For breast cancer survivors, More Than Pink Walk provides community and hope

In the same year as the birth of her son, Sarah Fernandez-Mendoza discovered warning signs of the disease that would take her life.

Diagnosed with breast cancer in 2012, she underwent surgery that removed the tumor later in the year. But she died five years later after the cancer metastasized and spread.

Inspired by her commitment to charitable efforts, Fernandez-Mendoza’s husband, Sergio Mendoza, took up the fight against breast cancer, partnering his ring-making business with Susan G. Komen For the Cure, a foundation that raises money for research. He founded his own fundraising team and became one of the organization’s top contributors in Florida.

“When you’re touched by breast cancer, you no longer take for granted the fact that you’re alive,” Mendoza said. “It’s about coming together with people that are happy to be alive in spite of being affected, and it’s a very emotional event.” 

Mendoza served as the event chair for the More Than Pink breast cancer walk on Oct. 14. At the annual event, this year held at Amelia Earhart Park in Hialeah, his family’s story was one among many.

Sergio Mendoza is honored as the event’s top fundraiser alongside his son Sergio. (Courtesy of Sergio Mendoza)

The event goal: Raise $600,000 and celebrate the lives of breast cancer survivors as well as those who lost their lives.

Susan G. Komen is the world’s leading nonprofit breast cancer organization, devoting millions of raised earnings every year to breast cancer research and treatment. 

Undeterred by distant thunder and sporadic rain, thousands gathered at the starting gate near the event stage, heading off on the 2.1 mile-long walk with cheers and applause once the clock hit 9:10 a.m.

Hip-hop hits like “Wobble” and “Cupid Shuffle” blared from speakers, inspiring some attendees to meet near the stage and dance together. 

The dancers gathered near the “We Remember” pavilion, which was dedicated to the memories of loved ones both alive and passed.

Many wrote messages for departed friends and family on note cards, clipping one atop another on the tent’s roof.

Walk attendees hang up their handwritten messages at the ‘We Remember’ tent. (Rafael Hernandez/Caplin News)

One read: “In loving memory of my mom Emma Roundtree. She fought a good battle; passed away in 2001. Now I’m fighting her battle –Faith.”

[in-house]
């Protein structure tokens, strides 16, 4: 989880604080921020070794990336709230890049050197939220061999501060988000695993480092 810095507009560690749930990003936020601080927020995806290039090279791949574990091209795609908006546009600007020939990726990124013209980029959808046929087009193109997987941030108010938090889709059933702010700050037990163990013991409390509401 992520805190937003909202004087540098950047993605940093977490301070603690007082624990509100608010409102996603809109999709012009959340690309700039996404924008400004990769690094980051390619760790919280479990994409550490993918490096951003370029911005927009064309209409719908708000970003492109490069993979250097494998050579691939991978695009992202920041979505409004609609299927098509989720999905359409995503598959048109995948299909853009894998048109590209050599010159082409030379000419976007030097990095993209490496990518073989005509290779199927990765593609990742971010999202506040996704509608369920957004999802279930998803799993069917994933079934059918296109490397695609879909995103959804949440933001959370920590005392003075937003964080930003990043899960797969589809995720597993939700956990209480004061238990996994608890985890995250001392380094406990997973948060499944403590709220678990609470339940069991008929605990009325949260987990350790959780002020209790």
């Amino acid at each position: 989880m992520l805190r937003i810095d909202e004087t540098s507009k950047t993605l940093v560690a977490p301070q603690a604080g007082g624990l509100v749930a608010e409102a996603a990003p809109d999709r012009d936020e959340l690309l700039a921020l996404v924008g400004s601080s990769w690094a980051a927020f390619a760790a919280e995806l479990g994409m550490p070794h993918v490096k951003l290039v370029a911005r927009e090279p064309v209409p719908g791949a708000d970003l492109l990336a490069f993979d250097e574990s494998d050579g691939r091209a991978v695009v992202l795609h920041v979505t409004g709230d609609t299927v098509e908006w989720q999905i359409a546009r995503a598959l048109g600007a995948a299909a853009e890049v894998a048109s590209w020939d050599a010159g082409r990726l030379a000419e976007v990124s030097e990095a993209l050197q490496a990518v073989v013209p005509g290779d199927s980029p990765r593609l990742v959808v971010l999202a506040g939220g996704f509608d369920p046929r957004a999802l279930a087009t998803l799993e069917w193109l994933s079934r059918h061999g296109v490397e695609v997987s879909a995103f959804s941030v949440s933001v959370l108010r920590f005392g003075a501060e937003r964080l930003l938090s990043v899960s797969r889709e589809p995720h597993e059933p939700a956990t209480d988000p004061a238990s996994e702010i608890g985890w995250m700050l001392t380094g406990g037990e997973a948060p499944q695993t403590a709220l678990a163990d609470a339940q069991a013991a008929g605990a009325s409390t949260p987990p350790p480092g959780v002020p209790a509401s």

To Giovanni Arango, the event had powerful significance. He lost his closest cousin to breast cancer earlier this year.

Arango wore a hand-made cape to honor his cousin, with the words, “I’m running for Nana Parra” adorning his back.

“We’re still fighting for a cure,” said Arango. “Breast cancer is a disease that affects one in eight women, and it doesn’t discriminate. It can be anybody.”

Part of the venue was dedicated to tents housing the event’s top fundraising teams, but Team DLIMERS had a section that was all their own.

Members of the 320-strong group met at the team’s tent after they crossed the finish line, where they were treated to Caribbean and Jamaican cuisine and music from the team’s DJ. 

DLIMERS, which comes from the Caribbean term ‘liming,’ meaning hanging out with friends, was started by married couple Carla and Marlon Hill in 2003 with the goal of bringing South Florida’s Caribbean and Black communities together to raise money for breast cancer programs.

Carla Hill faced breast cancer both in 2005 and 2007, choosing a mastectomy in both cases. As a survivor, she believes looking out for one’s own health is crucial.

“Young women and young men need to be aware of their bodies and any slight change in bodies. They need to be aware, and see a doctor as soon as possible so they can do what’s best for them,” she said.

Carla and Marlon Hill stand in front of their team sign as DLIMERS celebrates behind them. (Rafael Hernandez/Caplin News)

Over $500,000 dollars were raised come the walk’s end, but the window for donations will stay open until Nov. 12. 

To ensure they reach their goal, the Komen Foundation will hold the ONE Day Challenge on Oct. 20, which encourages South Floridians to help raise $50,000 in a single day. 

Douglas Esquire, DJ and co-host of the More Than Pink Walk, knows the search for a cure for breast cancer is far from over, but believes that donations from the community will make it a reality. 

“There’s a lot of heroes here today,” said Esquire. “We’re still here to fight, and the fight continues until we don’t have to do this anymore.”

You can learn more about the Susan G. Komen Foundation at their website.

Rafael Hernandez is a Venezuelan-American senior at Florida International University pursuing a bachelor’s degree in digital journalism. With a passion for writing, politics, and social issues, he hopes to achieve a career in the news media industry after graduating.